Top | The Whole-Grain Challenge
(post, Carrie Floyd)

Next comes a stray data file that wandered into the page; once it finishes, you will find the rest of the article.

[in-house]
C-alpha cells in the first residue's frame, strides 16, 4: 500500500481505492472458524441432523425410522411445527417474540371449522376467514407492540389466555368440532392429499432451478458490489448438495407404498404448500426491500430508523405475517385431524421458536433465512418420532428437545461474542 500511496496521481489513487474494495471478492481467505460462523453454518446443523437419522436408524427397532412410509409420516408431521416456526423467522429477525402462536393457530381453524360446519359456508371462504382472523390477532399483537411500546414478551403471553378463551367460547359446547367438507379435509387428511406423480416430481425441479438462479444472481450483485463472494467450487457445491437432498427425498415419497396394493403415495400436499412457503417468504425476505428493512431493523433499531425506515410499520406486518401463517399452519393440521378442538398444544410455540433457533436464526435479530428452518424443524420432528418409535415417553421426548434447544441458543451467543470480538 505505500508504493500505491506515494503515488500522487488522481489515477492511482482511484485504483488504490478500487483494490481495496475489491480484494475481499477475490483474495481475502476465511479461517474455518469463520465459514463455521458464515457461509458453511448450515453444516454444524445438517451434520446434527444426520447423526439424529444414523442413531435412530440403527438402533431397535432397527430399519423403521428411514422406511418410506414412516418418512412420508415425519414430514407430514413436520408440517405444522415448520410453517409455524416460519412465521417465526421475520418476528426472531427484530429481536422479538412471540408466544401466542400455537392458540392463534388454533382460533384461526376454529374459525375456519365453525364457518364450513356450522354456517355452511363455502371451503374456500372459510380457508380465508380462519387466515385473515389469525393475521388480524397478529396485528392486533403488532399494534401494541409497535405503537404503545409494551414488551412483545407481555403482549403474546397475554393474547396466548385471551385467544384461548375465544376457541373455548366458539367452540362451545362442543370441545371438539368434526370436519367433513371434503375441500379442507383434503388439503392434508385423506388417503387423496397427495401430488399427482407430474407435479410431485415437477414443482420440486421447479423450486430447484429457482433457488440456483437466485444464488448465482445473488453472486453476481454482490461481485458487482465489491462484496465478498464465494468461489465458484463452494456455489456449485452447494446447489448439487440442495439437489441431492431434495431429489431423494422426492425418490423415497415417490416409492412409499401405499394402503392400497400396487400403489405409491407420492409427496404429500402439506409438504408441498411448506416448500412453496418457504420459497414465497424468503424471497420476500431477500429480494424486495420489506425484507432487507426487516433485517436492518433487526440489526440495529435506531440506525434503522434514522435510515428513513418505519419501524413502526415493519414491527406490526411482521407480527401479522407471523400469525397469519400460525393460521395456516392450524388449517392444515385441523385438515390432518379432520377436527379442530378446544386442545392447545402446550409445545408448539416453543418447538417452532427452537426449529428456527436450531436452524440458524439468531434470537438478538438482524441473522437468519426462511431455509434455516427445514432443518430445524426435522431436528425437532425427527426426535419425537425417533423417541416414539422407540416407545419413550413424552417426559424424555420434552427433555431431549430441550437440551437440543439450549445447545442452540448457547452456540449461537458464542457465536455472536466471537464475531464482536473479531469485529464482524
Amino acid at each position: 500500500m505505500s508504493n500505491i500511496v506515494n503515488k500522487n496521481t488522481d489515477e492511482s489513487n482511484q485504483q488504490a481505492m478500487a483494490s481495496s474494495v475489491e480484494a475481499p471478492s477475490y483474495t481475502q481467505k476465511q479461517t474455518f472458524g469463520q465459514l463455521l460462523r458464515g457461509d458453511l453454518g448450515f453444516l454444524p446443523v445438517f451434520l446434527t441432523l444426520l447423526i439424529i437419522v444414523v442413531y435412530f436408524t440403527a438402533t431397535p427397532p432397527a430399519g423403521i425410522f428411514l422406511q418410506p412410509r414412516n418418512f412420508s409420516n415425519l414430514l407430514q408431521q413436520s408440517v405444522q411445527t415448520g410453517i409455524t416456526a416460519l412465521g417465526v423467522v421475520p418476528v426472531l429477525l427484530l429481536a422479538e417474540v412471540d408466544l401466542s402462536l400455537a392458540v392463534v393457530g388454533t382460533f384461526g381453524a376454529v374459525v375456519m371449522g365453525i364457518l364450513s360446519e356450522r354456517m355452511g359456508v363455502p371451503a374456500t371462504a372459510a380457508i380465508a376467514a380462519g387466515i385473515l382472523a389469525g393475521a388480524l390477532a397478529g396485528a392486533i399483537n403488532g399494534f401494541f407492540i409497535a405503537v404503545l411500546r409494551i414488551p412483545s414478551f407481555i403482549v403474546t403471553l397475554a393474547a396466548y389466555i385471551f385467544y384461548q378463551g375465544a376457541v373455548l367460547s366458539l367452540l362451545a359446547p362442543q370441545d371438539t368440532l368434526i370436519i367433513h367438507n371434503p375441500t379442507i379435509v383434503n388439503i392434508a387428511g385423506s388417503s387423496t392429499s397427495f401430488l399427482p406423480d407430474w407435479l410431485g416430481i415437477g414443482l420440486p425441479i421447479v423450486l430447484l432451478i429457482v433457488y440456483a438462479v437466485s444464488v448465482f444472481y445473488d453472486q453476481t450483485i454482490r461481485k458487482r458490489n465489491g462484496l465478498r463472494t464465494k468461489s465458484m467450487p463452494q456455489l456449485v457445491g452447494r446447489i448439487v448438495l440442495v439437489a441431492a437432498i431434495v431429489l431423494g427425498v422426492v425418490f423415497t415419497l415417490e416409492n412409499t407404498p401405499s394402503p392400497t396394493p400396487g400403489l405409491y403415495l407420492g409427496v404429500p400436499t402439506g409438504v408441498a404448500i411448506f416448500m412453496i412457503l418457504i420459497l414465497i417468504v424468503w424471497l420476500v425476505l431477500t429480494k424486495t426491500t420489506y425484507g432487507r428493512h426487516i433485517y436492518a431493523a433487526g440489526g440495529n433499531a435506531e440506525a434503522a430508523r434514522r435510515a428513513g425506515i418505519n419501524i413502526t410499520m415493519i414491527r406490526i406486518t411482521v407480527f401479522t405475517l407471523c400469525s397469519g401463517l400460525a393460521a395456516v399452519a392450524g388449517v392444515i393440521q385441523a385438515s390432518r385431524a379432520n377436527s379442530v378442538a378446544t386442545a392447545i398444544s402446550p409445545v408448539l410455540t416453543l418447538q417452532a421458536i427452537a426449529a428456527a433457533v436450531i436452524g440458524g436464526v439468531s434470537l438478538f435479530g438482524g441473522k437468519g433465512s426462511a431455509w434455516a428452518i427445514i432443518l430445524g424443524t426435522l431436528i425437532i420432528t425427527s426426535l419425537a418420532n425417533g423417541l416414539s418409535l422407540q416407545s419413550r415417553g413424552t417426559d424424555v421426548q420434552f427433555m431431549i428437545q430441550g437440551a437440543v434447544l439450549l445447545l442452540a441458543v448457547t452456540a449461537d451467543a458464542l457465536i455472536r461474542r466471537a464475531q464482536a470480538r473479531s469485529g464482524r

One of the things I've been stumped by in researching whole-grain recipes is deciding what comprises a whole-grain dish. Obviously a bowl of brown rice is a bowl of whole grains, but risotto consisting mostly of arborio with a half-cup of barley thrown into the mix is not. To my reasoning, a recipe for cornbread that calls for all-purpose flour is not a whole-grain bread, though it includes a whole grain: cornmeal. But a cornbread recipe that is half cornmeal and half whole-wheat pastry flour is a whole-grain bread because all the grains used are whole, not refined. [%image reference-image width=300 float=right caption="Homemade granola."] I'm challenged, though, when it comes to baking, because usually I don't like the dense texture of pastries and cakes made exclusively with whole grains. On the other hand, to eat a baked good made only with white flour — except for the occasional treat — seems like a missed opportunity. When it comes to the grain recipes we've culled on Culinate — the Whole Grains collection — the criteria are these: at least half the grain or flour called for in a recipe must be a whole grain, or the recipe must specify in the Introduction or Notes how to work in more whole grains. The recipes in this collection come from Culinate contributors, cookbooks on the site, and our own busy kitchens.